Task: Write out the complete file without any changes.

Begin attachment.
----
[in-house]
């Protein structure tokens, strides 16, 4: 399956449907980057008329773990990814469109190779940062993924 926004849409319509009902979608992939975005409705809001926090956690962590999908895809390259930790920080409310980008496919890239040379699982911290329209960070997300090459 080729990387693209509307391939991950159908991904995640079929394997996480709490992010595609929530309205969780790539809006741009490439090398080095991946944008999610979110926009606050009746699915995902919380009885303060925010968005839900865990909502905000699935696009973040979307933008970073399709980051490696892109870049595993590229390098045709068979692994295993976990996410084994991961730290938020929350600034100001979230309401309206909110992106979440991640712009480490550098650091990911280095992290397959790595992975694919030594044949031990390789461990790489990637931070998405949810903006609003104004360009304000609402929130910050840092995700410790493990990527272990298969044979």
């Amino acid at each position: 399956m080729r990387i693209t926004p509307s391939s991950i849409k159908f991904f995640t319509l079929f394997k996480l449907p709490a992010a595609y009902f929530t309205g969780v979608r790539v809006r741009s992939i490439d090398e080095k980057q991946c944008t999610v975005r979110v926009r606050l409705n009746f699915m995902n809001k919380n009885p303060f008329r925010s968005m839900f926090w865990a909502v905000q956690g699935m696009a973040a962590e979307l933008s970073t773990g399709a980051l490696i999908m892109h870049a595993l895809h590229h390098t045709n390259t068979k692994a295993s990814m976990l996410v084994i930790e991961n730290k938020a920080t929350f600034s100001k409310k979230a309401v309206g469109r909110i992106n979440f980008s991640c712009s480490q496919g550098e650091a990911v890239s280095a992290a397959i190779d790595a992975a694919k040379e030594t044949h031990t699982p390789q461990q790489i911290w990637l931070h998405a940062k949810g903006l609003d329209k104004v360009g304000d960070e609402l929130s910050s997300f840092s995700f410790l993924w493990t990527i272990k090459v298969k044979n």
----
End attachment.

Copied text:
[in-house]
């Protein structure tokens, strides 16, 4: 399956449907980057008329773990990814469109190779940062993924 926004849409319509009902979608992939975005409705809001926090956690962590999908895809390259930790920080409310980008496919890239040379699982911290329209960070997300090459 080729990387693209509307391939991950159908991904995640079929394997996480709490992010595609929530309205969780790539809006741009490439090398080095991946944008999610979110926009606050009746699915995902919380009885303060925010968005839900865990909502905000699935696009973040979307933008970073399709980051490696892109870049595993590229390098045709068979692994295993976990996410084994991961730290938020929350600034100001979230309401309206909110992106979440991640712009480490550098650091990911280095992290397959790595992975694919030594044949031990390789461990790489990637931070998405949810903006609003104004360009304000609402929130910050840092995700410790493990990527272990298969044979």
């Amino acid at each position: 399956m080729r990387i693209t926004p509307s391939s991950i849409k159908f991904f995640t319509l079929f394997k996480l449907p709490a992010a595609y009902f929530t309205g969780v979608r790539v809006r741009s992939i490439d090398e080095k980057q991946c944008t999610v975005r979110v926009r606050l409705n009746f699915m995902n809001k919380n009885p303060f008329r925010s968005m839900f926090w865990a909502v905000q956690g699935m696009a973040a962590e979307l933008s970073t773990g399709a980051l490696i999908m892109h870049a595993l895809h590229h390098t045709n390259t068979k692994a295993s990814m976990l996410v084994i930790e991961n730290k938020a920080t929350f600034s100001k409310k979230a309401v309206g469109r909110i992106n979440f980008s991640c712009s480490q496919g550098e650091a990911v890239s280095a992290a397959i190779d790595a992975a694919k040379e030594t044949h031990t699982p390789q461990q790489i911290w990637l931070h998405a940062k949810g903006l609003d329209k104004v360009g304000d960070e609402l929130s910050s997300f840092s995700f410790l993924w493990t990527i272990k090459v298969k044979n």